Pitta derives from the elements of Fire and Water and translates as “that which cooks.” It is the energy of digestion and metabolism in the body that functions through carrier substances such as organic acids, hormones, enzymes, and bile. While Pitta is most closely related to the element of Fire, it is the liquid nature of these substances that accounts for the element of Water in Pitta’s make-up.
The qualities of Pitta are oily, sharp, hot, light, moving, liquid, and acidic. A Pitta individual will display physical and mental characteristics that reflect these qualities in both a balanced and imbalanced state.
The main locations of Pitta in the body are the small intestine, stomach, liver, spleen, pancreas, blood, eyes, and sweat. Physiologically, Pitta provides the body with heat and energy through the breakdown of complex food molecules. It governs all processes related to conversion and transformation throughout the mind and body. Psychologically, Pitta governs joy, courage, willpower, anger, jealousy, and mental perception. It also provides the radiant light of the intellect.
When a person has a tendency to “overheat,” excess Pitta is usually the culprit. Just as a campfire may turn into a forest fire without proper care, the internal fire of the mind and body must be kept in check. The balanced Pitta individual is blessed with a joyful disposition, a sharp intellect, and tremendous courage and drive. As the fire of the mind and body becomes unruly, however, the laughing Pitta quickly becomes the yelling Pitta. Anger, rage, and ego replace Pitta’s positive attributes, leaving an individual who is bitter with life and overbearing towards others. Pitta imbalances commonly manifest in the body as infection, inflammation, rashes, ulcers, heartburn, and fever.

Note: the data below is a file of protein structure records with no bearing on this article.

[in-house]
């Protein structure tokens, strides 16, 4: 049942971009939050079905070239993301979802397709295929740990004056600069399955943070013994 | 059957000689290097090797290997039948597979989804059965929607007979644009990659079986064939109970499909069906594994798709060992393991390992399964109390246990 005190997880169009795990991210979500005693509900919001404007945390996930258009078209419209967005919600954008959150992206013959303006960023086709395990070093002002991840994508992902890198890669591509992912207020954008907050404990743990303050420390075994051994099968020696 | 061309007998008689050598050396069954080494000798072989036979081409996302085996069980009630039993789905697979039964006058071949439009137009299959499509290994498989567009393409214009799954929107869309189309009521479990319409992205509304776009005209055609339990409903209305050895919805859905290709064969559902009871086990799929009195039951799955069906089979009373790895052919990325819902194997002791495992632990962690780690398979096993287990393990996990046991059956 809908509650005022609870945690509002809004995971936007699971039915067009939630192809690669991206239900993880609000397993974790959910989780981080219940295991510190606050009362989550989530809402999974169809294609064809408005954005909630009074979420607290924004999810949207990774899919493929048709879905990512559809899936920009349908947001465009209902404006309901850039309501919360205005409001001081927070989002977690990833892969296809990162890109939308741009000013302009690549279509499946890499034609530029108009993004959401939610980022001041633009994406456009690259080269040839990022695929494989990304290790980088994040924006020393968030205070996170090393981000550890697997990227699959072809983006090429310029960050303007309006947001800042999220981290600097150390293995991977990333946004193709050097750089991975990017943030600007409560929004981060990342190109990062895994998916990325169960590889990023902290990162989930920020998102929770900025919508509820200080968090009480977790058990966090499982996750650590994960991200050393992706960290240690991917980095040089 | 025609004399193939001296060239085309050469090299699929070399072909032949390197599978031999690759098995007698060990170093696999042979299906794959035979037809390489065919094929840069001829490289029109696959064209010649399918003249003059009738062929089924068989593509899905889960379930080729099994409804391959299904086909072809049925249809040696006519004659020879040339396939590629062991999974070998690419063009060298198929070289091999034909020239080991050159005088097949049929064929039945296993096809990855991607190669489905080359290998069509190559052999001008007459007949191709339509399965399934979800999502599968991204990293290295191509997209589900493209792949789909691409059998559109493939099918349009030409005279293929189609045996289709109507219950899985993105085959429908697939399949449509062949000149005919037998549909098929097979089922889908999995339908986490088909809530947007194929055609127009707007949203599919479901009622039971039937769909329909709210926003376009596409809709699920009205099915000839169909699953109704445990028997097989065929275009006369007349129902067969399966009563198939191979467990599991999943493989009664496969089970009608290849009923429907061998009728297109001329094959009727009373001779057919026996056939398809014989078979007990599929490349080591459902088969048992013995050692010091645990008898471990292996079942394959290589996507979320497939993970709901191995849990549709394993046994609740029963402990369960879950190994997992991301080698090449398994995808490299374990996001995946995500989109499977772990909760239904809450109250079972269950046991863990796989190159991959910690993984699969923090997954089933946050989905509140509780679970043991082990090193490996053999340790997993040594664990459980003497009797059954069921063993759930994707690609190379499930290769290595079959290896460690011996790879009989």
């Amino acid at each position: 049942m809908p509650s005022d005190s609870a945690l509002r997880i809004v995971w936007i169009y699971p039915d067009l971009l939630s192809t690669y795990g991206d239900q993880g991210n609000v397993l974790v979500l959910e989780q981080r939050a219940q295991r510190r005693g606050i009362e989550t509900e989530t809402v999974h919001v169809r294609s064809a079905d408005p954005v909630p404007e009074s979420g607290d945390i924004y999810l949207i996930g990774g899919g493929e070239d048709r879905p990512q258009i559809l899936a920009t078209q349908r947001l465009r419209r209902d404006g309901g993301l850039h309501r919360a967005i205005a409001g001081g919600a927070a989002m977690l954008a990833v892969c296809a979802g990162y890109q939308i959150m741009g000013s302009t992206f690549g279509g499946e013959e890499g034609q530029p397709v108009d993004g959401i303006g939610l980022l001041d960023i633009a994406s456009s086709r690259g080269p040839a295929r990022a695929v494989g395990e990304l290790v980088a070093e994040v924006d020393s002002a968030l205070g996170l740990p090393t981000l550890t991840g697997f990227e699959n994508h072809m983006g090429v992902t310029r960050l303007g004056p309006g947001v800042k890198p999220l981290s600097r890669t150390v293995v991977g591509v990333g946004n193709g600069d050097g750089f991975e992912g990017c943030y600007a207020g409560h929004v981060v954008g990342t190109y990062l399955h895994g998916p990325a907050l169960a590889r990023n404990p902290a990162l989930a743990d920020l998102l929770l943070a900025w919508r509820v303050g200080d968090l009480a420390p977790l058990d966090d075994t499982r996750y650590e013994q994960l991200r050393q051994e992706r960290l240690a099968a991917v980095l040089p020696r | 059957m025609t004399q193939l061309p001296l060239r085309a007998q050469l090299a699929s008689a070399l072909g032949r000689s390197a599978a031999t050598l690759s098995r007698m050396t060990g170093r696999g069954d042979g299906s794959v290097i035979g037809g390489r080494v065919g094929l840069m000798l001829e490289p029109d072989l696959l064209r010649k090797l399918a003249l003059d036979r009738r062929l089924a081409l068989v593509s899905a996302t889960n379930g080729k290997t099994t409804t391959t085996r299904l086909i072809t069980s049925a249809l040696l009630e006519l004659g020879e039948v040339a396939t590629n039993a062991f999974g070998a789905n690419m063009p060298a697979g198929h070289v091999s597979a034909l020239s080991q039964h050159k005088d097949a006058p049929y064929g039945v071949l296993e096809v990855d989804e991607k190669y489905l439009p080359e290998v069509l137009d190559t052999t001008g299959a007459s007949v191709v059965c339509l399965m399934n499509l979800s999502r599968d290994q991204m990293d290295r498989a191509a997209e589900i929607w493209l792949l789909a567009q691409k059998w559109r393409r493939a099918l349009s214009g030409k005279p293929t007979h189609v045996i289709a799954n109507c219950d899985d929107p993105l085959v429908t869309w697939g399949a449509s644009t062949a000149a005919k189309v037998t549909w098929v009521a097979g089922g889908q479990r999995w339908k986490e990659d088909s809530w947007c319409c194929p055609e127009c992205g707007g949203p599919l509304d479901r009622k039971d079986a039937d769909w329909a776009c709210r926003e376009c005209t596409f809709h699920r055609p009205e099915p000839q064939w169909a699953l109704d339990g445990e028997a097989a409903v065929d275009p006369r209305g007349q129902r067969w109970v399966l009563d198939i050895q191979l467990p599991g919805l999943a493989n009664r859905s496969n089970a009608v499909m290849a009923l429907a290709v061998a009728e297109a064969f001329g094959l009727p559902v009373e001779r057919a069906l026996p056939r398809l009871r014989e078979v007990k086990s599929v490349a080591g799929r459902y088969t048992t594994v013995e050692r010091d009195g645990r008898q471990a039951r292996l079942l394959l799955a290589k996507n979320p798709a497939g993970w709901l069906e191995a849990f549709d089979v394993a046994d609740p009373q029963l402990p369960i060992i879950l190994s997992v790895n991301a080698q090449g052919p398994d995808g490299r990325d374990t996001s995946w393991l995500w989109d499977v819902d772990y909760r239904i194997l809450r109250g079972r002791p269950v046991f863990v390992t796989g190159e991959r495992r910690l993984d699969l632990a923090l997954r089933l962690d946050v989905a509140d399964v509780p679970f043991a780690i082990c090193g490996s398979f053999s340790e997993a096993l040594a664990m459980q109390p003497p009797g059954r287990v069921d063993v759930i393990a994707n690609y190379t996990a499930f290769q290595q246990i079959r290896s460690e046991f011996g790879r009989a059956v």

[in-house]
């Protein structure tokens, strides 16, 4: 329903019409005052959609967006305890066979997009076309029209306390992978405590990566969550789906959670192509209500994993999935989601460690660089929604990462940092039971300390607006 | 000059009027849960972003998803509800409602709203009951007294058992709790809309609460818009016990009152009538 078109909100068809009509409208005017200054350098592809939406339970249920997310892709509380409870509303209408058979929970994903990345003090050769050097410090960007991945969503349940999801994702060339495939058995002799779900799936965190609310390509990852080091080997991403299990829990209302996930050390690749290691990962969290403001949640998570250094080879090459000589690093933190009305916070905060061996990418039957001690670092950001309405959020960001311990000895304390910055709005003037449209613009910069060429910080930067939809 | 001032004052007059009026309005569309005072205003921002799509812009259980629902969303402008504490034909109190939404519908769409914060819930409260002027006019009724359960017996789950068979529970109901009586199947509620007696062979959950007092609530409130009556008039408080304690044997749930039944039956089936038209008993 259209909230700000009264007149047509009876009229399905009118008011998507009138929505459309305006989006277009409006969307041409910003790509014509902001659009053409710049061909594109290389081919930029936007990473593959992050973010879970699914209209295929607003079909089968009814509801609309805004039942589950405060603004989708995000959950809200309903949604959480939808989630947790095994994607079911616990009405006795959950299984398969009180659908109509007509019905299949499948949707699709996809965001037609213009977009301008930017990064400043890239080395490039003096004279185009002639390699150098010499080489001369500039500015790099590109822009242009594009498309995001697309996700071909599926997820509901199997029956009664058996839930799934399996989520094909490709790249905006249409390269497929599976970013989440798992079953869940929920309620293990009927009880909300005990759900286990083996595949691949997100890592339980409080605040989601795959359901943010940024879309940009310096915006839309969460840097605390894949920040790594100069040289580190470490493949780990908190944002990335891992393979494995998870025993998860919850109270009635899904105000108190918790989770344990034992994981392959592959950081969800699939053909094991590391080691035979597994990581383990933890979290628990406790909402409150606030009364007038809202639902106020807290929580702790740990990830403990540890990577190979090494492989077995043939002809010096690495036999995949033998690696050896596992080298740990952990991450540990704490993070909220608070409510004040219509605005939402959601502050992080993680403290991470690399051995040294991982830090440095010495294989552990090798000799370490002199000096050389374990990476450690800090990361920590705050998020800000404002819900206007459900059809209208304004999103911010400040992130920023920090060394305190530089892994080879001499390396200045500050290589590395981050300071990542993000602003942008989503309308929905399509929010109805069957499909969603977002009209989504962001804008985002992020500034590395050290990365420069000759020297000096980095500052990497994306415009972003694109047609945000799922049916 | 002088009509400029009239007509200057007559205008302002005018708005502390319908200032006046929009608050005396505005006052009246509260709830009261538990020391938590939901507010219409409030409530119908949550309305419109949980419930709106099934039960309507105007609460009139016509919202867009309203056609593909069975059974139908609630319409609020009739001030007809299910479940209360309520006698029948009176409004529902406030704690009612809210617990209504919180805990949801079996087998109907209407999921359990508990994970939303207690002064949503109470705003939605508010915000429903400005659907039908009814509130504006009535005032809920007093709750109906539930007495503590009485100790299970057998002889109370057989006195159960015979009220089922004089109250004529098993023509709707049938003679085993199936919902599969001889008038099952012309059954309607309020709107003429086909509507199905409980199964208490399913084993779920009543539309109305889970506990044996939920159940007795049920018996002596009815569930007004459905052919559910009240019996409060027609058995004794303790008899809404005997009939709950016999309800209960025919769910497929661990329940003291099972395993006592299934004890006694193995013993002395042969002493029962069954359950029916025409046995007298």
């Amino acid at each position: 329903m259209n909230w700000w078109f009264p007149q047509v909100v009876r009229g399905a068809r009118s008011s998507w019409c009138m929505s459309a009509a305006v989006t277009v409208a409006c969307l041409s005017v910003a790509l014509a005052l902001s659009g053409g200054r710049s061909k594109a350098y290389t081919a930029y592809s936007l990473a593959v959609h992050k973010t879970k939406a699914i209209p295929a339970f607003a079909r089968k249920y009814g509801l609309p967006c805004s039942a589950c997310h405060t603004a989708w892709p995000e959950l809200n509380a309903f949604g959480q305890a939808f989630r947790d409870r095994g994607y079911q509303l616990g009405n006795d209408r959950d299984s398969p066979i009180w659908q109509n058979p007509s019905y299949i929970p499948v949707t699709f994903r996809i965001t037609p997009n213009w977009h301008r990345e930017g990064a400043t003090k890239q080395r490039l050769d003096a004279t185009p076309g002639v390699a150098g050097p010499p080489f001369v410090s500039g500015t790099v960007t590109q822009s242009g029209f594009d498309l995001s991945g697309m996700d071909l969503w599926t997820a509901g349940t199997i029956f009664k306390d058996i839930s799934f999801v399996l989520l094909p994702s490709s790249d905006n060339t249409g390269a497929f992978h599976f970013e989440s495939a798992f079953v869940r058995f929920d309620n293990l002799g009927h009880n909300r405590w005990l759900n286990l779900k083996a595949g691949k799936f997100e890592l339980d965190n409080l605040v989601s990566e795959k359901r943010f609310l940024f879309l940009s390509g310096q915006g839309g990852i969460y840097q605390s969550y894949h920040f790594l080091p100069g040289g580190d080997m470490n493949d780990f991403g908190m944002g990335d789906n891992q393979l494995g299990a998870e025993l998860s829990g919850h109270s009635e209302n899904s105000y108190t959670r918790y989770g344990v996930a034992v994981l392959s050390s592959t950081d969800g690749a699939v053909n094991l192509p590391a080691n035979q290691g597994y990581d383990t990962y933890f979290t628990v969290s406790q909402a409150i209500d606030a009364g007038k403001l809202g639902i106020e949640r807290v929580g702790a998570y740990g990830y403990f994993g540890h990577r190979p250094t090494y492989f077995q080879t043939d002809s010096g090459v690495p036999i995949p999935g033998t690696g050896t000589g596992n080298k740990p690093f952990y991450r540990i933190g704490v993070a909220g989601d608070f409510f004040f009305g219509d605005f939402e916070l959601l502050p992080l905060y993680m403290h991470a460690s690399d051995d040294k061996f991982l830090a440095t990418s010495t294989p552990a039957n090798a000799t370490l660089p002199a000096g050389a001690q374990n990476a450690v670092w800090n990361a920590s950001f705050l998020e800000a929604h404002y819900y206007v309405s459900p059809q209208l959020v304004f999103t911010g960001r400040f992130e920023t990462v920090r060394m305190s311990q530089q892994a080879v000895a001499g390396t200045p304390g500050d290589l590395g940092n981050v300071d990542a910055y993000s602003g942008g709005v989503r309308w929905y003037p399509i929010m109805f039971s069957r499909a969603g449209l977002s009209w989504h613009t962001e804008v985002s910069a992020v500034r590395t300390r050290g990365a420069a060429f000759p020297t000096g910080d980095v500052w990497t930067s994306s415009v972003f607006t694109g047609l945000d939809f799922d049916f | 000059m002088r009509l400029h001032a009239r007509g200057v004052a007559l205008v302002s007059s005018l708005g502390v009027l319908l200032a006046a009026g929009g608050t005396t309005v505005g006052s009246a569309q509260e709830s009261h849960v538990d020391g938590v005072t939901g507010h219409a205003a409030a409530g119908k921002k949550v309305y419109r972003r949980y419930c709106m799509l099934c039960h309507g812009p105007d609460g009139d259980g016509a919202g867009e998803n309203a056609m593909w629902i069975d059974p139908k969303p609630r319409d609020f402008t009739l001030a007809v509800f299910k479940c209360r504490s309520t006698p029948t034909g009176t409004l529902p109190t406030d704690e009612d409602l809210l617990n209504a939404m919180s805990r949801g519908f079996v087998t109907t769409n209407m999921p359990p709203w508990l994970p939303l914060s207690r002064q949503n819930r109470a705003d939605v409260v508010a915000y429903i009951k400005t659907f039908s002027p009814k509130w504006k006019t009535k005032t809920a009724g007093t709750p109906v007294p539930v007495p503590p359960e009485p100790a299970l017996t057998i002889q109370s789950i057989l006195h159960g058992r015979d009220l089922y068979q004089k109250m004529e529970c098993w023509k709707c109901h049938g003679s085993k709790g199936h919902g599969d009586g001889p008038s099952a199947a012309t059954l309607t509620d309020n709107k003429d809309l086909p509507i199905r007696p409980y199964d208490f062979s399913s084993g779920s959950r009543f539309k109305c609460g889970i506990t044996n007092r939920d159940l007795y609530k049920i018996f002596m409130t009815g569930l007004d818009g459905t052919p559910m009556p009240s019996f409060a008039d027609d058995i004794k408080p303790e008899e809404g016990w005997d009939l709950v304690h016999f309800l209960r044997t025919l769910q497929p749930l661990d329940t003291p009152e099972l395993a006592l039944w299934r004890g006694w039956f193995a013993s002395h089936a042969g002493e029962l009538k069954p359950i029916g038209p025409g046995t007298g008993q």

Pitta governs all heat, metabolism and transformation in the mind and body. It controls how we digest foods, how we metabolize our sensory perceptions, and how we discriminate between right and wrong. It as well governs the important digestive Agnis or fires of the body.